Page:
It's hotel checkout time on the kind of day cab drivers dream about--a rainy Thursday, with a builders' convention in town.
As Joseph Bradley pulls his hack into the tree-lined driveway of the Sheraton Washington Hotel on Woodley Road NW and looks for passengers, he recalls a time when the conventioneers would have been off limits to him.
Bradley, 54, started hacking the District streets 31 years ago, when cab companies were segregated and only Yellow Cab served the major hotels.
Although segregation once restricted Bradley to driving for small companies on the city's outskirts, he speaks almost nostalgically of an era when cab drivers were both trusted and revered in the community.
"People would put tiny infants in your front seat and say, 'Take my child home.' Men would cash their paychecks, give me the money and say, 'Take this home to my wife.' These days, even if someone gave me the money, I'd be afraid of being robbed along the way."
The city government apparently is also concerned about the image of its "unofficial ambassadors": It has planned a reception for Sunday at the Washington Convention Center to recognize the cab drivers' "vital role in promoting goodwill and tourism in the capital city."
Bradley, a graying, soft-spoken man who smarts under accusations that today's cab drivers are neither courteous nor trustworthy, hopes to use the occasion to make a pitch for more hack inspectors and better taxicab regulation. He believes younger, less conscientious drivers have corrupted an industry that in earlier times was known as the nation's finest.
Yet, he admits it isn't easy to adhere to his stringent cab driver code of ethics. Crime has gotten so bad, he said, he now thinks twice about whom he takes into his cab.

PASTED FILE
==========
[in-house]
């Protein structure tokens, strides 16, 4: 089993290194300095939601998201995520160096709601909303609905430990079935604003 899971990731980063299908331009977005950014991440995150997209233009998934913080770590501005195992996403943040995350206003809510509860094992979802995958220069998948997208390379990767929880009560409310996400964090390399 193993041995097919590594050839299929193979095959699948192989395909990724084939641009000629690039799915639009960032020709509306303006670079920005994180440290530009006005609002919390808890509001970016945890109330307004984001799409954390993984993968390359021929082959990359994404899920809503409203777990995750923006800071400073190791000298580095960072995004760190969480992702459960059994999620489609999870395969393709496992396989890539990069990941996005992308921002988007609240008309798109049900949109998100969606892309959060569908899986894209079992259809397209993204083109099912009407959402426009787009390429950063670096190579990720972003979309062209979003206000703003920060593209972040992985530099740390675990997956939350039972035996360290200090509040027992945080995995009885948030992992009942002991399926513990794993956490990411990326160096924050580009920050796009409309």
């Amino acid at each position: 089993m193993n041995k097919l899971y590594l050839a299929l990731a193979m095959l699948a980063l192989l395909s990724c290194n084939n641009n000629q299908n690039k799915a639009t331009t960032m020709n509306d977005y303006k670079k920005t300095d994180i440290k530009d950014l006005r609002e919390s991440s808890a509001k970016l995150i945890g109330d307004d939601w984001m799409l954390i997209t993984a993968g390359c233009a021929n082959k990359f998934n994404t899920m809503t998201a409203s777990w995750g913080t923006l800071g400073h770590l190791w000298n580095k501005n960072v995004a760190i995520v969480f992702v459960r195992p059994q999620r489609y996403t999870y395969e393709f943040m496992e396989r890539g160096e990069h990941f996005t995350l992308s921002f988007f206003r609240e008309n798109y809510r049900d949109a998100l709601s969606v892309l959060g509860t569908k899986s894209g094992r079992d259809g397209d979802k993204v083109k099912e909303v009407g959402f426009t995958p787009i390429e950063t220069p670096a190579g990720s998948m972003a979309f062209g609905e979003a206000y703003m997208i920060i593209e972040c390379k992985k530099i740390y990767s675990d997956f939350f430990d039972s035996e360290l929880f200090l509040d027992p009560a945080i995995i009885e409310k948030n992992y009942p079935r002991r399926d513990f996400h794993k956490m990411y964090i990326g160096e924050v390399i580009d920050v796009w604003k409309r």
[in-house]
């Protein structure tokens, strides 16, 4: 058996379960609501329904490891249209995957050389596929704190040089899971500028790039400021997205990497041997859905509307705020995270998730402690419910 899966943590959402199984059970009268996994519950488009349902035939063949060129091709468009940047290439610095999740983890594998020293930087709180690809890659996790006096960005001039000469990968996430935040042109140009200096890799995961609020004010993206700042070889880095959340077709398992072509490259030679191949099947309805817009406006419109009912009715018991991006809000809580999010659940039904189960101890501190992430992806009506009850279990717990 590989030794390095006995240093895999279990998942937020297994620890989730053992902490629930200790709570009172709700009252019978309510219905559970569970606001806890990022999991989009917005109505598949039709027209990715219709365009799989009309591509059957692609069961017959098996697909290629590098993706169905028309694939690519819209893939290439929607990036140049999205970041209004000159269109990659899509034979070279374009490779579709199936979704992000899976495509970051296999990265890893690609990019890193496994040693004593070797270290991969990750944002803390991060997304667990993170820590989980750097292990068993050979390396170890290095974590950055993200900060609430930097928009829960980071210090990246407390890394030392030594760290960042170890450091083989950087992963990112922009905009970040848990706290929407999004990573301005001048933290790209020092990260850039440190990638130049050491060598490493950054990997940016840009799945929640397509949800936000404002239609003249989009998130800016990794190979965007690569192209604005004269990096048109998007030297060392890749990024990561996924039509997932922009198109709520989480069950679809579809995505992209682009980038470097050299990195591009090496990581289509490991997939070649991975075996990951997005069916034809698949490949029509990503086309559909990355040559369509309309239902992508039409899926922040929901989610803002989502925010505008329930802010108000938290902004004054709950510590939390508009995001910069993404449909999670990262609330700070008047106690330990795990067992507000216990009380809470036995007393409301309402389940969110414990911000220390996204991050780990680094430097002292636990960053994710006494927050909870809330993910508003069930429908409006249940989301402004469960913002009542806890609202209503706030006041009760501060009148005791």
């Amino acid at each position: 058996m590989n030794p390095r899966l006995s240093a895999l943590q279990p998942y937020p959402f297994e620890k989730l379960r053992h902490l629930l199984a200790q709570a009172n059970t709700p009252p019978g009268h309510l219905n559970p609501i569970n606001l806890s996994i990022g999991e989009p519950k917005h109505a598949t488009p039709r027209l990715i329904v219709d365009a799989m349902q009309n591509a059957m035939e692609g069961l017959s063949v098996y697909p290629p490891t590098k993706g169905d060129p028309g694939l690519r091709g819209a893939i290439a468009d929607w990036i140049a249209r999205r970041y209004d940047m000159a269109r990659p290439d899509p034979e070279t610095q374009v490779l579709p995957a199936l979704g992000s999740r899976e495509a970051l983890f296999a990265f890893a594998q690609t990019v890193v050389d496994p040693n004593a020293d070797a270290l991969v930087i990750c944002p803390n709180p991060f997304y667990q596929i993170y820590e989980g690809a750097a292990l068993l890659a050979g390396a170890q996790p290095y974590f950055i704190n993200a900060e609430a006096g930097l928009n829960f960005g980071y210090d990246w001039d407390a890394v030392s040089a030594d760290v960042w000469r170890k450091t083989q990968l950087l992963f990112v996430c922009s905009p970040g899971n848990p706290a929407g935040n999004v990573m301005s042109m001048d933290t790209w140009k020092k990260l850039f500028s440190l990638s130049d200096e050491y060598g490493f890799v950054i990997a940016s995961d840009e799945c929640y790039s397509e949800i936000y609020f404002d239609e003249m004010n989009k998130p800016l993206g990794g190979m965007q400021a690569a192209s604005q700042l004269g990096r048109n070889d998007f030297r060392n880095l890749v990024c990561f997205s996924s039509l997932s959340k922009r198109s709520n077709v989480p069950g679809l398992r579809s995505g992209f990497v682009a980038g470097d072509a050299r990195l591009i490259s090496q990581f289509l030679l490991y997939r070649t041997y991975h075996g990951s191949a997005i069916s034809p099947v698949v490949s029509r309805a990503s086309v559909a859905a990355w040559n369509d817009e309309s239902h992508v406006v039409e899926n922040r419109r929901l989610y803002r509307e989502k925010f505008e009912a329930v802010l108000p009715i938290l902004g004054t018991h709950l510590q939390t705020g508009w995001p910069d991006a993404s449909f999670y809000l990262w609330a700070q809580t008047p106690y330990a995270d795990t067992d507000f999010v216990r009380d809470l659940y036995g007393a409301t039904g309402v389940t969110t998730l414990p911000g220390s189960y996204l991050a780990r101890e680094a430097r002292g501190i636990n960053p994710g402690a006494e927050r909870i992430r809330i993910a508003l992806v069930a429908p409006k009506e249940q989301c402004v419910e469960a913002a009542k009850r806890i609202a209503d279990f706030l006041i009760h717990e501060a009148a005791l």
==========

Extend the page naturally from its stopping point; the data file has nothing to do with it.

"You used to be able to go anywhere in the city, day or night, and you didn't worry," Bradley said of Washington in the early l950s. Back then, "temporary" government buildings dotted Southwest, streetcars crisscrossed the city's main thoroughfares and Northern Virginia was mainly "a swamp."
Georgetown, where Bradley lived until l952, was a "slum" of old homes with outdoor plumbing. He later moved to Northeast, driving as long as l8 hours a day to support his wife and five children.
He likes what he sees along today's streets. The sparkling new office buildings and the convention center traffic are the signs of a city suddenly proud of itself and its central role in the nation, he said.
But the changes the District has seen during the past decade have not entirely benefited cab drivers.
Integration in the late l960s dismantled the race barriers that once put all-white companies, including Yellow, Diamond and Liberty, off-limits to black drivers. But the past decade has brought rising crime rates, Metrorail and, most recently, competition from immigrant taxi drivers.
Bradley said a shortage of supervision four hack inspectors supervise the city's 8,500 cabs has caused drivers' performance to slip and with it their once glowing reputations.
"It's just not the same anymore. Washington used to have the best cab service in the country. Now people just don't care about the job anymore, and they're giving all of us a bad name," he said.